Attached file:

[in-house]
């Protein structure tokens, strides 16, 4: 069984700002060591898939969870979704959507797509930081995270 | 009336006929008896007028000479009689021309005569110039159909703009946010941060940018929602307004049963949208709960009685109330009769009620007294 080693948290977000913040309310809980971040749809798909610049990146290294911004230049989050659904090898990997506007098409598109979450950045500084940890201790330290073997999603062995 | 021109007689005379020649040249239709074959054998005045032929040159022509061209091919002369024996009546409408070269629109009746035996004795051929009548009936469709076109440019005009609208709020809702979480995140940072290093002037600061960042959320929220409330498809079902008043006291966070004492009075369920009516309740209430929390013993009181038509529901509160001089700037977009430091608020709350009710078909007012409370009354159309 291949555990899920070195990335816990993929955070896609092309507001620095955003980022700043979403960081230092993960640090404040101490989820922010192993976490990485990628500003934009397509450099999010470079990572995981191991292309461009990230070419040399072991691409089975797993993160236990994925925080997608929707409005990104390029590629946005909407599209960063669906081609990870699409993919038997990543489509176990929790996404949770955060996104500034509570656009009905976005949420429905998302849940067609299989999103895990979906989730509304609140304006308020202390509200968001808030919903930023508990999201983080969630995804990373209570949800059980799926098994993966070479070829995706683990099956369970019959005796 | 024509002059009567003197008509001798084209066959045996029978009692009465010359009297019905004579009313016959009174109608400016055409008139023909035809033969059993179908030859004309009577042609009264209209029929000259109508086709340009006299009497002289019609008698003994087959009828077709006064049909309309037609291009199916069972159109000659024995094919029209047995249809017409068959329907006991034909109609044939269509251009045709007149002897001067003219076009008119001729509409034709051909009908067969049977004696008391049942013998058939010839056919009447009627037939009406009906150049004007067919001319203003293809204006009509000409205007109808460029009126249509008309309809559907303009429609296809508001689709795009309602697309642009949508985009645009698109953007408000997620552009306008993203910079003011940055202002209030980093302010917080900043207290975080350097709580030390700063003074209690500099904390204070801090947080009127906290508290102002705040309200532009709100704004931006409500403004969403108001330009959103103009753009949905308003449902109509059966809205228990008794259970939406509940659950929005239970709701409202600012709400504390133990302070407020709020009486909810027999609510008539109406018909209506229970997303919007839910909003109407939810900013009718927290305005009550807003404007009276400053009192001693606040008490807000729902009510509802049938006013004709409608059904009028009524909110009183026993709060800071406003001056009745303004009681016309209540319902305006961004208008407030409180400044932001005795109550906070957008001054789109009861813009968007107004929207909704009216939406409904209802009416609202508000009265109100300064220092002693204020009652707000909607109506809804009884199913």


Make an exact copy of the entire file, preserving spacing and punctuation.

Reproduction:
[in-house]
């Protein structure tokens, strides 16, 4: 069984700002060591898939969870979704959507797509930081995270 | 009336006929008896007028000479009689021309005569110039159909703009946010941060940018929602307004049963949208709960009685109330009769009620007294 080693948290977000913040309310809980971040749809798909610049990146290294911004230049989050659904090898990997506007098409598109979450950045500084940890201790330290073997999603062995 | 021109007689005379020649040249239709074959054998005045032929040159022509061209091919002369024996009546409408070269629109009746035996004795051929009548009936469709076109440019005009609208709020809702979480995140940072290093002037600061960042959320929220409330498809079902008043006291966070004492009075369920009516309740209430929390013993009181038509529901509160001089700037977009430091608020709350009710078909007012409370009354159309 291949555990899920070195990335816990993929955070896609092309507001620095955003980022700043979403960081230092993960640090404040101490989820922010192993976490990485990628500003934009397509450099999010470079990572995981191991292309461009990230070419040399072991691409089975797993993160236990994925925080997608929707409005990104390029590629946005909407599209960063669906081609990870699409993919038997990543489509176990929790996404949770955060996104500034509570656009009905976005949420429905998302849940067609299989999103895990979906989730509304609140304006308020202390509200968001808030919903930023508990999201983080969630995804990373209570949800059980799926098994993966070479070829995706683990099956369970019959005796 | 024509002059009567003197008509001798084209066959045996029978009692009465010359009297019905004579009313016959009174109608400016055409008139023909035809033969059993179908030859004309009577042609009264209209029929000259109508086709340009006299009497002289019609008698003994087959009828077709006064049909309309037609291009199916069972159109000659024995094919029209047995249809017409068959329907006991034909109609044939269509251009045709007149002897001067003219076009008119001729509409034709051909009908067969049977004696008391049942013998058939010839056919009447009627037939009406009906150049004007067919001319203003293809204006009509000409205007109808460029009126249509008309309809559907303009429609296809508001689709795009309602697309642009949508985009645009698109953007408000997620552009306008993203910079003011940055202002209030980093302010917080900043207290975080350097709580030390700063003074209690500099904390204070801090947080009127906290508290102002705040309200532009709100704004931006409500403004969403108001330009959103103009753009949905308003449902109509059966809205228990008794259970939406509940659950929005239970709701409202600012709400504390133990302070407020709020009486909810027999609510008539109406018909209506229970997303919007839910909003109407939810900013009718927290305005009550807003404007009276400053009192001693606040008490807000729902009510509802049938006013004709409608059904009028009524909110009183026993709060800071406003001056009745303004009681016309209540319902305006961004208008407030409180400044932001005795109550906070957008001054789109009861813009968007107004929207909704009216939406409904209802009416609202508000009265109100300064220092002693204020009652707000909607109506809804009884199913």